Editorial: How the Board at DFCU Financial Can Tell the Truth
"It was overall feedback from the membership at large."
-Kim Ward Gabbart, spokesperson, DFCU Credit Union
No one is permitted to pass out of childhood without first having had a wagging finger pointed at their face as they are simultaneously lectured that the problem with lying is that it leads to telling more lies to cover up the original lie, and it always ends up causing more trouble than just telling the truth in the first place.
Everything from great works of literature to The Unofficial Guide to Parenting to episodes of Seinfeld are founded upon that premise, the latest manifestation of which can be seen in the withdrawn application by DFCU Financial Credit Union to convert to a bank.
The credit union (as with those before it) has never been truthful in almost every aspect of its attempt to shed its credit union charter, roots, mission and, most importantly, reason for being. It is widely believed the board discussed the conversion for a year or more before springing it upon the membership-a lie of omission. It finally made the announcement just shortly before its annual meeting, giving members little time to digest the news or respond, and at which it attempted to stifle any discussion of the issue, with the democratically elected board saying it wouldn't entertain any motions from the people it is charged with representing (and this after board members initially hid among the audience rather than stand up and be counted)-a lie of commission.
It has joined in the small chorus of other credit unions that have converted or attempted to convert by singing that it has no choice but to become a bank (banks being the same institutions that never hesitate to complain about credit union advantages). DFCU told local media and its own members it had to become a bank in order to "diversify" its FOM away from a core Ford Motor Co. membership, never bothering to add it could easily apply to NCUA for a broader membership via a little something called a community charter. It claimed members would be better off as customers (without ever explaining how the tax liability could be offset without reducing savings dividends, raising loan rates or adding fees), and has from almost the very beginning, repeated the same lie that it wanted to tell members more about the conversion plans but that NCUA regulations prohibit it. There is no such NCUA-mandated limitation-quite the opposite, in fact-yet it repeated that lie so often that the two major Detroit newspapers that have reported the story let the claim go without challenge.
It has even managed to lie by employing the truth, the ultimate propagandist's tool. As DFCU Spokesperson Kim Ward Gabbart stated in explaining the reasons it withdrew its application to convert, it was "due to the overall feedback of the membership at large." Makes it sound like quite the little membership-oriented credit union, doesn't it?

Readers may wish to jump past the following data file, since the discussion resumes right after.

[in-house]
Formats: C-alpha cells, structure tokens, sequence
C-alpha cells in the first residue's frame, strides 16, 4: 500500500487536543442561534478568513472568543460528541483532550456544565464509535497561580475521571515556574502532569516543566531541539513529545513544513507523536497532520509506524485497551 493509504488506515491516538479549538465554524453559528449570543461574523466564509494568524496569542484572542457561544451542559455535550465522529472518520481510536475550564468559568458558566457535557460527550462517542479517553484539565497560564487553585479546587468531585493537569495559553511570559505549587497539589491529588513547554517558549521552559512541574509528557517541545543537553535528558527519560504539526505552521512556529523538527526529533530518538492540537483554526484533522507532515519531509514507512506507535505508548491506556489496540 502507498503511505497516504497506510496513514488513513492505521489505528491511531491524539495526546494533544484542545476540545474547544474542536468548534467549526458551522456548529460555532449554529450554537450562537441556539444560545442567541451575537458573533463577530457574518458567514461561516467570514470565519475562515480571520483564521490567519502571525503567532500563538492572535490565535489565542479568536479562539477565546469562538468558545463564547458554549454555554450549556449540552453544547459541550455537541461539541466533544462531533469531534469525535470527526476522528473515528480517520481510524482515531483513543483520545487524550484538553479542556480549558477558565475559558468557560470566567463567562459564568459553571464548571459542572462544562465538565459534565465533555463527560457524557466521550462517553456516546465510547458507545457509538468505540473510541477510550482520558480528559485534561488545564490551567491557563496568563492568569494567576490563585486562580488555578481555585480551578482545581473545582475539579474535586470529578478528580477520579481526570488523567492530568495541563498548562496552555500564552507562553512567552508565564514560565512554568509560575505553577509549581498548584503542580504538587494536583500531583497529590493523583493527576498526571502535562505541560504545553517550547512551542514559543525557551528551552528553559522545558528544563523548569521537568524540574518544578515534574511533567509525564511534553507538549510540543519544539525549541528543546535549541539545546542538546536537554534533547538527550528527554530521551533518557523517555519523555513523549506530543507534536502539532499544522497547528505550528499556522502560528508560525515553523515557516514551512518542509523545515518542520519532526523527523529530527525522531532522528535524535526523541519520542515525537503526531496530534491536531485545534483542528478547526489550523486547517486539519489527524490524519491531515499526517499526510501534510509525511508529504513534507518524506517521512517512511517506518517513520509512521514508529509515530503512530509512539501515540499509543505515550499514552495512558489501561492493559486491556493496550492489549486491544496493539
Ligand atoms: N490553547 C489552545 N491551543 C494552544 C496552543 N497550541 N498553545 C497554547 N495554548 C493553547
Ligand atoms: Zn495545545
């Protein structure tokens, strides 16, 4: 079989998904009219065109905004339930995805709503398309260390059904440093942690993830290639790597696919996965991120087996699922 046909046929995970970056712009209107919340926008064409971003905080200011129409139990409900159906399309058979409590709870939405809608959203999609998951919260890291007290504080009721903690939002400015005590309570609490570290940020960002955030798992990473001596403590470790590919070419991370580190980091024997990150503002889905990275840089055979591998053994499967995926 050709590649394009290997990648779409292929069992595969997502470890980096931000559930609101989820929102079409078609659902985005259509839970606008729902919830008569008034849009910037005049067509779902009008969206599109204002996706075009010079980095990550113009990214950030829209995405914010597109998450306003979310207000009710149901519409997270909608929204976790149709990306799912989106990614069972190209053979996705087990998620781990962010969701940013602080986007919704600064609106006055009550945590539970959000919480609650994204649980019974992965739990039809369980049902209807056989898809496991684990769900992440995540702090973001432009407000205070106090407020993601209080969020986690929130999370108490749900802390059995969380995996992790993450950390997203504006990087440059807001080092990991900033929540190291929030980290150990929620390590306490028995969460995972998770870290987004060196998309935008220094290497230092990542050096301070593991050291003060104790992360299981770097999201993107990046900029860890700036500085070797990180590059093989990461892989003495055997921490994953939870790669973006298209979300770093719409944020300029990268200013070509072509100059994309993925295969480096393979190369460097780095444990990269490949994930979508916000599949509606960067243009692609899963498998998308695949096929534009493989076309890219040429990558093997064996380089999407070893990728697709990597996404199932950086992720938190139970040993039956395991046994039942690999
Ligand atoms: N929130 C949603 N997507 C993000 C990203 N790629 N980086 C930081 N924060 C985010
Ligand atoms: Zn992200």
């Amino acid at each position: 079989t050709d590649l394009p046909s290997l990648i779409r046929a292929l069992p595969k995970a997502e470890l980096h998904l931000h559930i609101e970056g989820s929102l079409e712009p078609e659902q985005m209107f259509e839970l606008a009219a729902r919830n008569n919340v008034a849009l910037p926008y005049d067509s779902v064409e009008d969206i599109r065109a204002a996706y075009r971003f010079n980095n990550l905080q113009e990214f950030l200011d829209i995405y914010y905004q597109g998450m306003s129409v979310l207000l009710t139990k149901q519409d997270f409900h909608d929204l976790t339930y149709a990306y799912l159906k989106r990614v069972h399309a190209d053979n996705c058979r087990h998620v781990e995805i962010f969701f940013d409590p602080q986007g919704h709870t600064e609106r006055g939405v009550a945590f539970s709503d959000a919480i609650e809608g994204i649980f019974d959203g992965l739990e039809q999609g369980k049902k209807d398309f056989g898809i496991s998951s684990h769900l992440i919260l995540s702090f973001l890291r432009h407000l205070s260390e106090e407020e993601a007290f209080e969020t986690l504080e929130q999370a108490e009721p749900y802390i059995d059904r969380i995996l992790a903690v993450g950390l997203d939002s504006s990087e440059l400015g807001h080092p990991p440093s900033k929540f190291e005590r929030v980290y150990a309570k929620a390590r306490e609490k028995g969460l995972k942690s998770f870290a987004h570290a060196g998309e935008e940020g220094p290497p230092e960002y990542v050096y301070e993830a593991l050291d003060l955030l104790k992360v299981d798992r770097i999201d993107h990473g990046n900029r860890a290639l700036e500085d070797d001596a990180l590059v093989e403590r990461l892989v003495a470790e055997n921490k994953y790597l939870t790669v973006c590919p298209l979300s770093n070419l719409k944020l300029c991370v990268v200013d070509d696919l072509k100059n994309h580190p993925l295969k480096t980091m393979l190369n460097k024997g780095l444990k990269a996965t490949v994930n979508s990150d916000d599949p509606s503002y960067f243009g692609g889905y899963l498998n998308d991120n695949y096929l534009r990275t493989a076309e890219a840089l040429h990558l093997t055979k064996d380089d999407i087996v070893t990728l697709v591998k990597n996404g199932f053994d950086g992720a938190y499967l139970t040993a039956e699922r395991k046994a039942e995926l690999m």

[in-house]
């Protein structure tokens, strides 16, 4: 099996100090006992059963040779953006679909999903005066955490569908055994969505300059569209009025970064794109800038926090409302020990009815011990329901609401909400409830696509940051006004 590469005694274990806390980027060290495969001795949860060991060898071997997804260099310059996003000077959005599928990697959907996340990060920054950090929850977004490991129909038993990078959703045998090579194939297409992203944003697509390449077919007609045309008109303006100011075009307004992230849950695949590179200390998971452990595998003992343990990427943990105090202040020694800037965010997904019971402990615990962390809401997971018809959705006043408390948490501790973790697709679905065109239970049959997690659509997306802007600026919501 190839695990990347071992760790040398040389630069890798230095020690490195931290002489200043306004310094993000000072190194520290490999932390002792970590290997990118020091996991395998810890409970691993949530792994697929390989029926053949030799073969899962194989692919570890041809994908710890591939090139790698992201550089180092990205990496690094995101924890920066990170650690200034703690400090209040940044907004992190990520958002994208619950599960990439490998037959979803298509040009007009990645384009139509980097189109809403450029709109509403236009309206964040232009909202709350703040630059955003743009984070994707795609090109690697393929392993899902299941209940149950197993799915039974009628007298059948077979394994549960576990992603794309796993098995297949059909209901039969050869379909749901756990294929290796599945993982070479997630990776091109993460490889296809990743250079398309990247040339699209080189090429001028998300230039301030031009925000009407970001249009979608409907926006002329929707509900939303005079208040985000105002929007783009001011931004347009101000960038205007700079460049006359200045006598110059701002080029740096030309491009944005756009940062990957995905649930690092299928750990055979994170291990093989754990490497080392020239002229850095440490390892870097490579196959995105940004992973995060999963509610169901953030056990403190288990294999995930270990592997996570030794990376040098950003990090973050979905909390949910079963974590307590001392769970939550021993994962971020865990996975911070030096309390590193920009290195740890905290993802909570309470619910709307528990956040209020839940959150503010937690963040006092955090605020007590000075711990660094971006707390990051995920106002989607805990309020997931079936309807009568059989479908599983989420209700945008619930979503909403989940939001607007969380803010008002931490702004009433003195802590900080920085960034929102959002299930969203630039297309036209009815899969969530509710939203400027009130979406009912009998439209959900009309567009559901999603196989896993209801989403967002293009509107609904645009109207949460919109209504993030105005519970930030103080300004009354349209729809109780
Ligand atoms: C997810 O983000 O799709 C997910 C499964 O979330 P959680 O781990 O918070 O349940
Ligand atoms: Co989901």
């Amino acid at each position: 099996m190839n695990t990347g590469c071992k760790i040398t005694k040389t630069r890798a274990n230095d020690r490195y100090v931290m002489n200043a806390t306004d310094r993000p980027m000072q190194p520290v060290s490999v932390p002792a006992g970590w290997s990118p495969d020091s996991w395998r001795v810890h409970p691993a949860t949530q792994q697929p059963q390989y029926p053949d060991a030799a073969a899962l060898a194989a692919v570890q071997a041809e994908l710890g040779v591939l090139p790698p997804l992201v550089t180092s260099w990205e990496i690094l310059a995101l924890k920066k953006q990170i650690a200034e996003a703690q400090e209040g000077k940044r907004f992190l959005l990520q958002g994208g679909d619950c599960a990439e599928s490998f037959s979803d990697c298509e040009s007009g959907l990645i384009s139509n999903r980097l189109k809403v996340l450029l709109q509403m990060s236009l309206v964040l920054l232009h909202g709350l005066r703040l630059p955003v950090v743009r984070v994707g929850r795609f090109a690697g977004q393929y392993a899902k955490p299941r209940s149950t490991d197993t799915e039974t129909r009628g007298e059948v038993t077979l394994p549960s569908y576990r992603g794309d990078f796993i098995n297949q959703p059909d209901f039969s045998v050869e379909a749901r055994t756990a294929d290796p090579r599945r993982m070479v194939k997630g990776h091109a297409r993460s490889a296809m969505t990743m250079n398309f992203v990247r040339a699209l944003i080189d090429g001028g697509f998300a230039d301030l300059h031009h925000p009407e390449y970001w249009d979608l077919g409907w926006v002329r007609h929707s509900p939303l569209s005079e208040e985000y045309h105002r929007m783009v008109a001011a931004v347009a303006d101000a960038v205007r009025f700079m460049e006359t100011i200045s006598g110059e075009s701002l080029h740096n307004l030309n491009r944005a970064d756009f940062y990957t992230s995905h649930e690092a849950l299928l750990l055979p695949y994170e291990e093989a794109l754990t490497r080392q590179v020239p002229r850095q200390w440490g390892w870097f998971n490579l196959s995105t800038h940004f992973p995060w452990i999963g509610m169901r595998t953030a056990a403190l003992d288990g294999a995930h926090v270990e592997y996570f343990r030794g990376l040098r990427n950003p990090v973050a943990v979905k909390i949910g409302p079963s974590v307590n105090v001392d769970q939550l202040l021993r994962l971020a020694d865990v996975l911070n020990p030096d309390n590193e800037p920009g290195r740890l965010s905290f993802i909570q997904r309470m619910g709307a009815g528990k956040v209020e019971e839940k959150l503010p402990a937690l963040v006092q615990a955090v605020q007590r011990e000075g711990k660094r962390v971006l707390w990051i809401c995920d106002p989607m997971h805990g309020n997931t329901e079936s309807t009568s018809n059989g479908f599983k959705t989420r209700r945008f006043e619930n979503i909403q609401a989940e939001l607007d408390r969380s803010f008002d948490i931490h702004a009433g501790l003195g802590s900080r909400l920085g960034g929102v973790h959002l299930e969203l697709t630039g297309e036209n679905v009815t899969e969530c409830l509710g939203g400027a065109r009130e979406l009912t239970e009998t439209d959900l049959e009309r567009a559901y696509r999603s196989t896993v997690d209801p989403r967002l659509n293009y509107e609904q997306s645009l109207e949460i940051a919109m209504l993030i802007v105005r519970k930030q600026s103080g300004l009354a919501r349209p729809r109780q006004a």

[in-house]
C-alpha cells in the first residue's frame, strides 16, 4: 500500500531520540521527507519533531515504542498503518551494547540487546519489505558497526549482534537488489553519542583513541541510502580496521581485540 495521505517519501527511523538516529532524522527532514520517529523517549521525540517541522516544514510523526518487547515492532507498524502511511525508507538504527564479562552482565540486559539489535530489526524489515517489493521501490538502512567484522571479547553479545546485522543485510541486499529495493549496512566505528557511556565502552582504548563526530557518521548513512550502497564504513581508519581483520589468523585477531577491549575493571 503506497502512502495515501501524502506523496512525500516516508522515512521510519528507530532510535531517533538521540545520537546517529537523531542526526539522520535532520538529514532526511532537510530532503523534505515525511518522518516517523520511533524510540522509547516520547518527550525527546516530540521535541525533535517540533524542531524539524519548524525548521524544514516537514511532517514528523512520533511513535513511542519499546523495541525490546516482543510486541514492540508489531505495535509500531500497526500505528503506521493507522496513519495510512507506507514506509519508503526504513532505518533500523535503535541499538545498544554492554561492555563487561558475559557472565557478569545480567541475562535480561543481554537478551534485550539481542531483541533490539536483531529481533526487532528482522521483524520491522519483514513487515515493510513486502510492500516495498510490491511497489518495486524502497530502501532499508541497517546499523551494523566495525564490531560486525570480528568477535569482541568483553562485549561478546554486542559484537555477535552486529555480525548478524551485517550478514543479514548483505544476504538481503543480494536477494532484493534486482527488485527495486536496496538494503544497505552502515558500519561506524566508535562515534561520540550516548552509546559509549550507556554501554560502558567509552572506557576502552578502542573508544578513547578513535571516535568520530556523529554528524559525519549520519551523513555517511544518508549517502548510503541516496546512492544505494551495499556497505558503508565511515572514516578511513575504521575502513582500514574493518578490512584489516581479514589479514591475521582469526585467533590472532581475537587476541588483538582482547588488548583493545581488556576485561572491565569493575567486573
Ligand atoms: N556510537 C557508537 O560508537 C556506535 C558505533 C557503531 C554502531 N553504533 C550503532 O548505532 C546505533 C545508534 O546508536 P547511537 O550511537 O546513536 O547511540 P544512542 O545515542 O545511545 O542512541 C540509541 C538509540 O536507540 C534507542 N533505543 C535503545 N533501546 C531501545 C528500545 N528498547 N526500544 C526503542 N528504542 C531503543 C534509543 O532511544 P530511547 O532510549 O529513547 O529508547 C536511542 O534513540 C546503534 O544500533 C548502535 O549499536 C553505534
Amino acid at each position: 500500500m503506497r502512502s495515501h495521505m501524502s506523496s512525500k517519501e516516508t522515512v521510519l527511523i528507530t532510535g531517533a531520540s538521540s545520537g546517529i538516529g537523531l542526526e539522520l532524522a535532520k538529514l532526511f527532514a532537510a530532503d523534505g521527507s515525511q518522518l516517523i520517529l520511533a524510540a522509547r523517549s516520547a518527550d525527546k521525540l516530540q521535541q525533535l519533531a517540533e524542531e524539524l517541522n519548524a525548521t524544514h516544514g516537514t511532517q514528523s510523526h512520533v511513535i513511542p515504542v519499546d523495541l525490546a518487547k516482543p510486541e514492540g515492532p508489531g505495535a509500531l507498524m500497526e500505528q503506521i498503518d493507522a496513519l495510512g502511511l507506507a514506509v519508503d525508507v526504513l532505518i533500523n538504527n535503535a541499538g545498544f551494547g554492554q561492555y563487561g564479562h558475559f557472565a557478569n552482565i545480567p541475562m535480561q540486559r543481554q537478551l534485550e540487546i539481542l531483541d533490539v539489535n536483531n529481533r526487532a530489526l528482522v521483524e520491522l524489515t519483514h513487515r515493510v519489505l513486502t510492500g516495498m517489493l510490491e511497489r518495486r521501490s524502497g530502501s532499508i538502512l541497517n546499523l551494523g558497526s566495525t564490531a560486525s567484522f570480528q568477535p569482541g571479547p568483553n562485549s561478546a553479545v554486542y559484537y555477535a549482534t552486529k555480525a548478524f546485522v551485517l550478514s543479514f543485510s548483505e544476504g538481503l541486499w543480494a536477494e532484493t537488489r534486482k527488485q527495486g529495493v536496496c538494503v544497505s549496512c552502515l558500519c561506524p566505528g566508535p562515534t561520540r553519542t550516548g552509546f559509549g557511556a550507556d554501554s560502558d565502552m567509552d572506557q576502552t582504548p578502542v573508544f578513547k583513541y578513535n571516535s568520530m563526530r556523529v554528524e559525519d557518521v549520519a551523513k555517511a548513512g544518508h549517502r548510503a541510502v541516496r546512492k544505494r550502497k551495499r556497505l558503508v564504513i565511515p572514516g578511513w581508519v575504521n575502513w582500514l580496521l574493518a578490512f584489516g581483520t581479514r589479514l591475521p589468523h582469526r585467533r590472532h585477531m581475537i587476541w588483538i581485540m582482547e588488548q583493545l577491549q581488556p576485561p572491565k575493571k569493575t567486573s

"Feedback" is the kind term. But "outrage" is more fitting. Within a week of starting to collect names nearly 2,000 members had signed a petition demanding that the board be recalled. (The next time you hear a conference speaker or consultant claim the CU charter is obsolete and consumers no longer see any value in it, hand them this.) That's 2,000 members angry over something that was spun by the credit union's board, management and the attorneys who make a fortune off these things as good for them. That's another thing about lying; you eventually get caught, and those who were lied to tend not to like it.
These charter conversions have always been the feature presentation at the Credit Union Theater of the Absurd, and DFCU Financial has certainly earned its place on the big screen. Most recently CEO Mark Shobe complained to the Detroit media about the board recall effort that in a credit union of 160,000 members it isn't right that a small group of members (bylaws require 500) could force a recall vote on the board. That's a rather ironic observation, given that a far smaller group could have voted on the conversion of the charter, as NCUA's rules for federal credit unions require only a majority of voters, not members. (Less than 15% of the total membership at Community CU in Texas voted in favor of converting, but today it's ViewPoint Bank.)
DFCU Owners United, the group that has led the fight to halt the conversion, said it will not let up in its plans to recall the board even though the credit union has dropped its application for conversion. And it shouldn't. The Credit Union Journal has already received one missive from one CU employee claiming DFCU Owners United should fold its tent, that all it is seeking to do now is "wreak havoc" on the organization. Therein lies the temptation of lying-you really can fool some of the people some of the time, who learn too late what it means to all of the people all of the time.
The board at DFCU Financial Credit Union shouldn't wait to be recalled. They should resign. While they did their darndest to change their status, they remain volunteers who are supposed to have a fidicuiary duty to act in the best interest of the members. They have not. The fact they were spending up to $1.2 million of those members' money on the conversion shows they clearly have no faith in what a credit union can be and why DFCU was organized in the first place.
It's time to hand in those resignation letters. For once it would be the most truthful thing they could do.